The second is called a digitigrade. A digitigrade is an animal that stands or walks on its digits, or toes. Most animals walk this way, such as cats, dogs, and almost all other mammals. This style of walking lengthens the stride of the animal allowing faster running speeds.

The last is called Unguligrade which means to walk on the tips of the toes. This can be found in hoofed animal and few others mammals. By walking on the ends of the toes these animals are some of the fastest runners.




Now to draw the leg is similar to how you drew the forelimb. Sketch out the structure by using differently sized circles with connecting lines. A large one for the hip, a medium sized one for the knee, a small one for the ankle, and depending on which style of stature your trying to draw how ever many is needed for the toes. I provided the skeletal structure for each above so you can see the joints of each grade. I am drawing the digitigrade so you can look to my image on the right to see an example of what it should look like. These circles act like hinges, just like the ones on a door. They can be farther apart or closer together.

Now, sketch out the outer shape out your leg by drawing a line from the outside of your first circle down and connecting to the outside of the middle circle. Do this on both sides. Legs have more muscle structures than arms for the most part, which cause the them to be wider and bulkier than my example. once you get more practice in drawing limbs you will not always need this step to draw the limbs.

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Wings

There are two main types of wings that are used in drawing. The Angelic wing, which is found on birds and Angels, and the bat's style wing which is used for bat, dragons and some demonic creatures.

Angelic wings

I'll start of with the Angelic wing since it tends to be the most difficult to draw. To help you gain a better understanding of how the wings function I will provide a little bit of anatomy of the wing, so that you can reference back to and an see the different working parts. Desipite how difficult the wing is to draw it is actually very similar to our own arms. It has much of the same bone structures only simplified. Just as in our own arm it has the same joints of shoulder, elbow and wrist.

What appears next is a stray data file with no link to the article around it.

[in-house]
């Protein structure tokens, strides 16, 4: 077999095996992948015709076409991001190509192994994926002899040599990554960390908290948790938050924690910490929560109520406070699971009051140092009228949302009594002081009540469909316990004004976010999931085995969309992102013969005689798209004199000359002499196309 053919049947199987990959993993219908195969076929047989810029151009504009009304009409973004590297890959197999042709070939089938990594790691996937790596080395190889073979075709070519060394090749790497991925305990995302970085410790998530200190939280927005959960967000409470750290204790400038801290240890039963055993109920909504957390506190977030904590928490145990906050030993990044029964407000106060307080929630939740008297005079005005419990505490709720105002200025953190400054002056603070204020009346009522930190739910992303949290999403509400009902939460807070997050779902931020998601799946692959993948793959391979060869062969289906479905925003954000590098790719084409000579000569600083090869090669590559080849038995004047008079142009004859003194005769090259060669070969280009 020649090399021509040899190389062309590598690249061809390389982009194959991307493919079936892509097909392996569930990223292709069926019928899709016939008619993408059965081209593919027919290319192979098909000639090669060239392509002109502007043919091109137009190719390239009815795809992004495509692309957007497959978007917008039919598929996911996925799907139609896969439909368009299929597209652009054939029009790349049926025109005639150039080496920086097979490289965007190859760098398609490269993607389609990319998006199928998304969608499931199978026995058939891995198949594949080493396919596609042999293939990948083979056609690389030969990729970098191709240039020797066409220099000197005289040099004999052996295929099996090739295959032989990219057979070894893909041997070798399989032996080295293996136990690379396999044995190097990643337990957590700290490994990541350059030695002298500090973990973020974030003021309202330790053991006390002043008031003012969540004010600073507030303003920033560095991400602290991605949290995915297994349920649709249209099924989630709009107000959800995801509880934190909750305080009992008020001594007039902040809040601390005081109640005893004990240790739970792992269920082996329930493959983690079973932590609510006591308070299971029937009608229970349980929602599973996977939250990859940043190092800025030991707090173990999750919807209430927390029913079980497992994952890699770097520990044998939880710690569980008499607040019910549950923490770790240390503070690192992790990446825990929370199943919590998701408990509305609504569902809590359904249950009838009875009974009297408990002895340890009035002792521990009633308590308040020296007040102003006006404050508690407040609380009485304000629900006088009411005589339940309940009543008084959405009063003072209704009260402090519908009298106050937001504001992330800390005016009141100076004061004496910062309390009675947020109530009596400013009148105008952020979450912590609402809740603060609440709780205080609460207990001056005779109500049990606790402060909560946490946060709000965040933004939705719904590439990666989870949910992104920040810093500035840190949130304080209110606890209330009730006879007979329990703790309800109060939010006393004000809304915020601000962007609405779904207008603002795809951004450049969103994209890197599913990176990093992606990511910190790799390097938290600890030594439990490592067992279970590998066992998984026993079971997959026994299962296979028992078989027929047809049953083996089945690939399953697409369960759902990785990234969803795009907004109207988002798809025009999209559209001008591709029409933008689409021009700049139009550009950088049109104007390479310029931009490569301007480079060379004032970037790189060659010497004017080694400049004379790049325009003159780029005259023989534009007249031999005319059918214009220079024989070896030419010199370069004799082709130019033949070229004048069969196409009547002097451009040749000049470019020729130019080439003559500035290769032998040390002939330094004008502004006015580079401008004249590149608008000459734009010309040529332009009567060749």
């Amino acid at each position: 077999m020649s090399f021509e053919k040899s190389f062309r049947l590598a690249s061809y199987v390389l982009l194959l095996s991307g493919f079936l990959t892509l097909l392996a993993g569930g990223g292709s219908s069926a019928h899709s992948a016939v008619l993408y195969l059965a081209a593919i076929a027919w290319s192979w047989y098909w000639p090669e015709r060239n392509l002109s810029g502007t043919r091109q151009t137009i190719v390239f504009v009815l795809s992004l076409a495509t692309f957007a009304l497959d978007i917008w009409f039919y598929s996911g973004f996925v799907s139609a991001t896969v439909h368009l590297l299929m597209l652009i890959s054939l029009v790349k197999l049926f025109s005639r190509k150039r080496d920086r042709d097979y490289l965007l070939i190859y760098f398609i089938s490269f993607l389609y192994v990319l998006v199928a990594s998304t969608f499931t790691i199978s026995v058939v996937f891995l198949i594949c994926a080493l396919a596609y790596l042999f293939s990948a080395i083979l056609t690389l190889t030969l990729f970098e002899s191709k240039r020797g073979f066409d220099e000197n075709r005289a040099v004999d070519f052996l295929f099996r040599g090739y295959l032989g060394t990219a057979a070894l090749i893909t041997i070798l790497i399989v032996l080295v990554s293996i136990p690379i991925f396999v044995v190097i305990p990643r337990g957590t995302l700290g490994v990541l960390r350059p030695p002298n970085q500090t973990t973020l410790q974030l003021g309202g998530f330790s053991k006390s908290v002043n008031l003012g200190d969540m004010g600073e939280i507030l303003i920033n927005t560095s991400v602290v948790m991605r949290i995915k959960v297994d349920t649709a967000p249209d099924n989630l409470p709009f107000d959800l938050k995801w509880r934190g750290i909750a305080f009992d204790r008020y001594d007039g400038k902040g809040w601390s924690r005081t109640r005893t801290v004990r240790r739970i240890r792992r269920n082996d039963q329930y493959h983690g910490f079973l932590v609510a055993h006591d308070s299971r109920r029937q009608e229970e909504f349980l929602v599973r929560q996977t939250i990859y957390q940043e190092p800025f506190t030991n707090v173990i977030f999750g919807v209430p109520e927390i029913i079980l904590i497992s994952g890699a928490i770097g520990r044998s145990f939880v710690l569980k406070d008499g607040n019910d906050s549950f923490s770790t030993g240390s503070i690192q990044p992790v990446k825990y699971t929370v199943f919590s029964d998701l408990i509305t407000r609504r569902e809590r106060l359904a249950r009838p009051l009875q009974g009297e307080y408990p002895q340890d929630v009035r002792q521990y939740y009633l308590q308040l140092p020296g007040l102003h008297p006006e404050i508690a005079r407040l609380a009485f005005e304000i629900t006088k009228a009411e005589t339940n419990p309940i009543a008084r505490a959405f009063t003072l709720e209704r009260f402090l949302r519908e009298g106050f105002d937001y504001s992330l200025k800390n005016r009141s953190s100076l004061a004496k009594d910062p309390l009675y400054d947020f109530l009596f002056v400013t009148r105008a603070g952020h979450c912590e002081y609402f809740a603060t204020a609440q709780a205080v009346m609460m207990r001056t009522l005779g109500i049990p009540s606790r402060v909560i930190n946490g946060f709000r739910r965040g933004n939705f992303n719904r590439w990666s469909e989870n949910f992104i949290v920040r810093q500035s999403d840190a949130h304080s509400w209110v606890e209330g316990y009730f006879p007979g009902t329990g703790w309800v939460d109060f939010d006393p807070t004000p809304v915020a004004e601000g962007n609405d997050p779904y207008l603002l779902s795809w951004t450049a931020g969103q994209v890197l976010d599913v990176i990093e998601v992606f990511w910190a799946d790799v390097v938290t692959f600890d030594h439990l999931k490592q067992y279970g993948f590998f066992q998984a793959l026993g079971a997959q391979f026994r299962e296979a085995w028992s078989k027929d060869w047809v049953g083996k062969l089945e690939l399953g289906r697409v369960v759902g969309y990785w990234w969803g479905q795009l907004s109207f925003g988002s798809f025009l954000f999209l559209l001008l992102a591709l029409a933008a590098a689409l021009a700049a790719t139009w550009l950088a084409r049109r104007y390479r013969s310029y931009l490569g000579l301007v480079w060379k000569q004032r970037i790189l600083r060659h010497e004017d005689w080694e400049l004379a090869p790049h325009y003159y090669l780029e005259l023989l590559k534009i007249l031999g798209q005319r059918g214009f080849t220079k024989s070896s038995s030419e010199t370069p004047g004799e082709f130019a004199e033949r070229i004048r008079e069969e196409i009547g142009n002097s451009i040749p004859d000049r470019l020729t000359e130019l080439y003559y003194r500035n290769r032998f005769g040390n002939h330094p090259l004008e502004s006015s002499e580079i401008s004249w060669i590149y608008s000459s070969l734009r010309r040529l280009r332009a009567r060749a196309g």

feathers

Feathers on a wing can be very complicated. Each feather can move independently and adjust to flying conditions and the position of the wing. In that the feather it's self is a very complicated structure. Drawing feathers can be a time consuming problem since there are so many on the wings. I have simplified my example for you. There are about 5 groups of feathers. The longest tipped primaries, the smaller secondaries, and the second layer, the lesser coverts, the greater coverts and the scapulars which cover the area near the Aula.

The feathers have four structures. I'm only showing three because the forth is only for displays.

The flight feather is found at the end of the wings. They are the largest feathers found on the wings.

The Contour feather is the main cover for the body and wing. When looking at a bird these are the main feather you will see.

The down feather is like the warm fluff that is used for insulation. They lie close to the skin so they are not seen as much.

Now that the biology lesson is over Its time to draw the wing. The wing I'm using as an example is of a wood duck.

The first step is to make the sketch of the structure. You can use the same method we used when drawing arms.


Next make the basic outline for the wing. The top lines follow the curve of the structural sketch. The bottom arches out more and comes to a point at the end of the wing.



Next add some feathers. This is still a sketch so its not too detailed. The feathers radiate outward from the center line. Remember there are more than one layer of feathers.





Now clean up your sketch to the final structure.







Add some final details and your done. I'll discuss coloring and shading in a later section of the tutorial